|COURT:||Bombay High Court|
|CORAM:||S. C. Dharmadhikari J, Vibha Kankanwadi J|
|CATCH WORDS:||unexplained expenditure, unexplained income|
|DATE:||August 29, 2017 (Date of pronouncement)|
|DATE:||September 25, 2017 (Date of publication)|
|FILE:||Click here to download the file in pdf format|
|S. 69C "On Money": If the unaccounted expenditure incurred is from the 'on money' received by the assessee, then, the question of making any addition u/s 69C does not arise because the source of the expenditure is duly explained. It is only the 'on money' which can be considered for the purpose of taxation. Once the 'on money' is considered as a revenue receipt, then any expenditure out of such money cannot be treated as unexplained expenditure, for that would amount to double addition in respect of the same amount|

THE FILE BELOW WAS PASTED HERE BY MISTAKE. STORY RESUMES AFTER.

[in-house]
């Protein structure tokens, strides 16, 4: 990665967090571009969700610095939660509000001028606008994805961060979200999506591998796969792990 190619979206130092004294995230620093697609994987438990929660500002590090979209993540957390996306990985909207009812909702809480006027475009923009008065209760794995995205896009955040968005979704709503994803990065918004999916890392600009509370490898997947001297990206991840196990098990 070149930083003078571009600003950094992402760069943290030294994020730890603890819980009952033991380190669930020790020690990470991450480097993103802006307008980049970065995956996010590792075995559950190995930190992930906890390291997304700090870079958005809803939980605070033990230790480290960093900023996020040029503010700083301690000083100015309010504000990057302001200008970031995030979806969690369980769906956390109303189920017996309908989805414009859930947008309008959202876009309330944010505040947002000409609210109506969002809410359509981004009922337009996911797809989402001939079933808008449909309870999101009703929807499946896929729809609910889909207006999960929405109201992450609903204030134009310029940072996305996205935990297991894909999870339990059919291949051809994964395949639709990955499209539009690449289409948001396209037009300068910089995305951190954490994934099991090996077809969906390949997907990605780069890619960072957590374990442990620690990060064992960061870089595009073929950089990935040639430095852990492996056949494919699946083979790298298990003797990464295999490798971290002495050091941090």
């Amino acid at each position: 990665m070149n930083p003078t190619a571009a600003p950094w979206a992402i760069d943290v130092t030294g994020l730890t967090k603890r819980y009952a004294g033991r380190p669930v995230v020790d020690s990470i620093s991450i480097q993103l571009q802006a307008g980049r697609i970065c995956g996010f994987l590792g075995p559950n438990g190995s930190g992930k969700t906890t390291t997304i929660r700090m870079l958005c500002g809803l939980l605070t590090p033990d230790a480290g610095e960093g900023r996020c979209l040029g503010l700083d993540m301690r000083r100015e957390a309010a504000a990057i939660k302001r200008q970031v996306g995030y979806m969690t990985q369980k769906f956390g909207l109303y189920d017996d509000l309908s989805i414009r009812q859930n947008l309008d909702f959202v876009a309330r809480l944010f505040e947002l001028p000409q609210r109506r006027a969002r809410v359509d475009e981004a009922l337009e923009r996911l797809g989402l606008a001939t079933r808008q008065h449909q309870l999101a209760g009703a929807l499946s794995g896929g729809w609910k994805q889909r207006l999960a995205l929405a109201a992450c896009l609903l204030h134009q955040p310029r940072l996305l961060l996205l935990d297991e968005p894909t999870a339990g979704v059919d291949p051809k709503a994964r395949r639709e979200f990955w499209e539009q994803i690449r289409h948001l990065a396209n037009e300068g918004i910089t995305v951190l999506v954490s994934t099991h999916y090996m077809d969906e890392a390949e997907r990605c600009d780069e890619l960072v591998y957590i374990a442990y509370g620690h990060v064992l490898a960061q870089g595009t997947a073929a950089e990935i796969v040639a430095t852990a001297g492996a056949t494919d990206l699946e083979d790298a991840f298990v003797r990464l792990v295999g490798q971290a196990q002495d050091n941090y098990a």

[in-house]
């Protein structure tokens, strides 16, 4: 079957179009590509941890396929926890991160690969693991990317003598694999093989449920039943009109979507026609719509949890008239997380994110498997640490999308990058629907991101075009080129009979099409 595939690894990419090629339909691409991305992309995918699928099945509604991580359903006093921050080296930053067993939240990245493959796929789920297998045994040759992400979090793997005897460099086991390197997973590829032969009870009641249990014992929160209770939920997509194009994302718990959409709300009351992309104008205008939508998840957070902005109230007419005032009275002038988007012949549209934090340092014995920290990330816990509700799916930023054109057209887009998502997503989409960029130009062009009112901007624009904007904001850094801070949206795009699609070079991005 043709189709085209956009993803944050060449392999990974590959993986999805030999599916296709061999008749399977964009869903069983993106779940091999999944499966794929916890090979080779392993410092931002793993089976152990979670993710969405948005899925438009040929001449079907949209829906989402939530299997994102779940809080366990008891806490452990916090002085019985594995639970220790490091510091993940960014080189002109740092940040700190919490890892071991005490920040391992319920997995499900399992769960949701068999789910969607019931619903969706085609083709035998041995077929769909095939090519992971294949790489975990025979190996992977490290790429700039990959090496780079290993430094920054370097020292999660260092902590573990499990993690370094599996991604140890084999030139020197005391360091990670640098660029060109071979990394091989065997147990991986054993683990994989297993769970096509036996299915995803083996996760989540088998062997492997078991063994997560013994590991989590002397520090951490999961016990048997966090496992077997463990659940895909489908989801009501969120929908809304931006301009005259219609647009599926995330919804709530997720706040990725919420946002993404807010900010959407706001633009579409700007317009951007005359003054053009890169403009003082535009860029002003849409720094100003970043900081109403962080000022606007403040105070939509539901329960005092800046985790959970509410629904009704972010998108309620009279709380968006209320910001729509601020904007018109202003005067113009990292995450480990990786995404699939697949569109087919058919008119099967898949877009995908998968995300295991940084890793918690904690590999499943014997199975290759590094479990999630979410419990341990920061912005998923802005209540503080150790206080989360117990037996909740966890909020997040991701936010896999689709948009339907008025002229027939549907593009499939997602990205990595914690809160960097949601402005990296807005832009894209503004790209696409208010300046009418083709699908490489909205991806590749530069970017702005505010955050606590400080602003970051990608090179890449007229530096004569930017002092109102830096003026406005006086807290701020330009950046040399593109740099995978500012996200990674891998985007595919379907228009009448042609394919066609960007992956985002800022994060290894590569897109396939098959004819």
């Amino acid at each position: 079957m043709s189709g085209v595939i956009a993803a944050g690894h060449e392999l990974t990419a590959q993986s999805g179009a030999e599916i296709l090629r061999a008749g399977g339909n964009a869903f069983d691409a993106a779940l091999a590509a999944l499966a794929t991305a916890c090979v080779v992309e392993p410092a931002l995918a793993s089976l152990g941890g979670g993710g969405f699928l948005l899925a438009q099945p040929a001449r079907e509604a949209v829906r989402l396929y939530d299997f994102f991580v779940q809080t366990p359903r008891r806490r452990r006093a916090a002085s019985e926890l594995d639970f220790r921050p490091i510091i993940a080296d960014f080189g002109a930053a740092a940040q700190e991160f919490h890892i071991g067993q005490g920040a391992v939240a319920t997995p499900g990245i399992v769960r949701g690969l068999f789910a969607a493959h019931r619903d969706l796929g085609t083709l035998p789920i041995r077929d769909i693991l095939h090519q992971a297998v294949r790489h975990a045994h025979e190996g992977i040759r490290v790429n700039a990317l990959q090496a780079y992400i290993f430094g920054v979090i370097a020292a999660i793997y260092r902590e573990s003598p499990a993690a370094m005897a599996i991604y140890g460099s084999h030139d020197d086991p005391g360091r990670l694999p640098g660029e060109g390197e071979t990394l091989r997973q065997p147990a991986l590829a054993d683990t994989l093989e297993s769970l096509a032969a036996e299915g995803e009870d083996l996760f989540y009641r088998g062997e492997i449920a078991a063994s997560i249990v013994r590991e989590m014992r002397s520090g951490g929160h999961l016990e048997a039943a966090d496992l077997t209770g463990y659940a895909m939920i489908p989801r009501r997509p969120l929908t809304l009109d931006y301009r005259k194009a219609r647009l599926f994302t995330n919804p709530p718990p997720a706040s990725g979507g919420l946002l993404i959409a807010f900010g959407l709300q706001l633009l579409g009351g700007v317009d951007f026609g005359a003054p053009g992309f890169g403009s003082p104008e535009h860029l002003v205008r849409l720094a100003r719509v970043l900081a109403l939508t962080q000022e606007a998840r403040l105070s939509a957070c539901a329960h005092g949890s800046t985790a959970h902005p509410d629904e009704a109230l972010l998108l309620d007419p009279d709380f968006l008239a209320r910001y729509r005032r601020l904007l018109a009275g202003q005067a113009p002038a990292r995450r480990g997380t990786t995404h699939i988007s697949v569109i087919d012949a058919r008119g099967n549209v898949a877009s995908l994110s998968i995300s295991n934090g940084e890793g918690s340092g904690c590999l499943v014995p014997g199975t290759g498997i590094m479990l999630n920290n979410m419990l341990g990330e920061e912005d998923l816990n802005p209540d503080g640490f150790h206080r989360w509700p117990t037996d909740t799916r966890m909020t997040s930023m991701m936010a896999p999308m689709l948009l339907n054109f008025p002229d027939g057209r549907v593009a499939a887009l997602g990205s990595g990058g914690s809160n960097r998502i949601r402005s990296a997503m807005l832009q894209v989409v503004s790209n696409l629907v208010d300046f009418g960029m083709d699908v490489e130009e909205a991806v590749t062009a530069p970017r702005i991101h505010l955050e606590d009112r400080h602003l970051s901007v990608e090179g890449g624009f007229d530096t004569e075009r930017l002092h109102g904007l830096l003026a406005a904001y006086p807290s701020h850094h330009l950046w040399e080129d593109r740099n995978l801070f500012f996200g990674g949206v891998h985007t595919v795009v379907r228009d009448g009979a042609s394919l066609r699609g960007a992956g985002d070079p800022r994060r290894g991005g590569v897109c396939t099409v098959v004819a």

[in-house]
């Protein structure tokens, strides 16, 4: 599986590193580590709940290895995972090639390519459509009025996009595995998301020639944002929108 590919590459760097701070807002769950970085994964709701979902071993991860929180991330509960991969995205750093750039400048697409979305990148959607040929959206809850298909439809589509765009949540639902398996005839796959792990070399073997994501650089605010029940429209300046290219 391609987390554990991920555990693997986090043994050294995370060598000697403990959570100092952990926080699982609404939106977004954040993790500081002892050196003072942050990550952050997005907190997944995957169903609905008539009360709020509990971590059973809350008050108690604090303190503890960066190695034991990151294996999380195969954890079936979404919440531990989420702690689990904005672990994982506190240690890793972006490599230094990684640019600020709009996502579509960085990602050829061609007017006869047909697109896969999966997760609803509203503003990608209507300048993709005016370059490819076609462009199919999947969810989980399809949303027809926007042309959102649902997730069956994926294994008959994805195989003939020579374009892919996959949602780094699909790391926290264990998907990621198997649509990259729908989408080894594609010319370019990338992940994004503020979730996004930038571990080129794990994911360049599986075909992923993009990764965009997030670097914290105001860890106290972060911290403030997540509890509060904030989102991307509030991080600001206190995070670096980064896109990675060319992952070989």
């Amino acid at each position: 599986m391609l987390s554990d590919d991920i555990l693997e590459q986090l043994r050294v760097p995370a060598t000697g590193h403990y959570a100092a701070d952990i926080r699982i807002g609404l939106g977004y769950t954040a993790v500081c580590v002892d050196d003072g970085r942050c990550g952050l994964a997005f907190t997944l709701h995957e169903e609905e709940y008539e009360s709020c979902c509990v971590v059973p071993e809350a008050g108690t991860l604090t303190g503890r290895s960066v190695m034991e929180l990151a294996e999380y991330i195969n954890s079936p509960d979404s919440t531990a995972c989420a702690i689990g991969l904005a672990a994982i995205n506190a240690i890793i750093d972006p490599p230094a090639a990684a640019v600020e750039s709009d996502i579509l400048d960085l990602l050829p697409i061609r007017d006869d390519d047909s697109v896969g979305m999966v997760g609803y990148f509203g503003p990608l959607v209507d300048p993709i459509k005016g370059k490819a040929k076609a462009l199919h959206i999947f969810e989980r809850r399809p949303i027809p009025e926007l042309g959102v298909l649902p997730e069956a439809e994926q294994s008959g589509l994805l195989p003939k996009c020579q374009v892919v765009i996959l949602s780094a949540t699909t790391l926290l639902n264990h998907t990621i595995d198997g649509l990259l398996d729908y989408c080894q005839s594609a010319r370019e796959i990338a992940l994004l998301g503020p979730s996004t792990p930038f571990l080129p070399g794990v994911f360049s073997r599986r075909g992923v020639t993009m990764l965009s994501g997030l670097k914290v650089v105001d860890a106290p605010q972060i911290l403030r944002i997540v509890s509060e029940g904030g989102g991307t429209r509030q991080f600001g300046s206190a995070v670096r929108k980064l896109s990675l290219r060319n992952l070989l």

(i) The Tribunal had before it several issues for consideration in the appeals of the Revenue as well as the assessee. The principal issue being the deals and transactions with those who are interested in buying shops, book them in advance and pay certain sums in cash. The initial disclosure of the assessee on this cash receipt was not found to be satisfactory. It was rather a misleading explanation and which led to several actions, including search and seizure. After the materials were seized, including incriminating documents, the Assessing Officer went about the exercise of scrutinising the revised return of income. During the course of the same, several queries and questions were raised. The ‘on money’ deals were probed in the backdrop of a contract awarded by the Jalgaon Municipal Council to the respondent/assessee contractor and developers. There were certain shops which were to be allotted to the nominees of the Municipal Council and certain shops could have been sold in open market. It is in relation to the shops and sold essentially in the open market that the issue arose for determination. The sums received in cash so as to book the shops were paid by the interested parties. These interested parties were identified, equally the shops and the consideration determined. If the total consideration was determined and certain component of it was received in advance or as ‘on money’ in cash, then, the Tribunal concluded that the Assessing Officer could have treated that as a receipt. That was a receipt of income which was not disclosed but discovered on account of operations such as search and seizure carried out at the office premises as also the residence of the partners of the assesseefirm. During the course of such scrutiny, the Assessing Officer has found that there were shops and specific in number to be allotted to the nominees of the Municipal Council, shops to be sold in open market, all of which were located floorwise. Therefore, he ought to have carried out a proper exercise, according to the Tribunal. The ‘on money’ could not have been treated as uniform irrespective of the location of the shop. There are specific advantages derived by the location of the shop on the ground floor, or basement and with frontage to the road. Therefore, all these factors and test not being applied, the Tribunal modified the Assessing Officer’s order. The Tribunal, to be fair to both sides, did not probe or scrutinise the source of the power of the Assessing Officer in making reference to the DVO. It proceeded on the footing that such a reference could have been made and if made, what are the consequences thereof. Thus, the consequences then have been considered, properly analysed and to the extent the law permits, the order of the Assessing Officer has been maintained.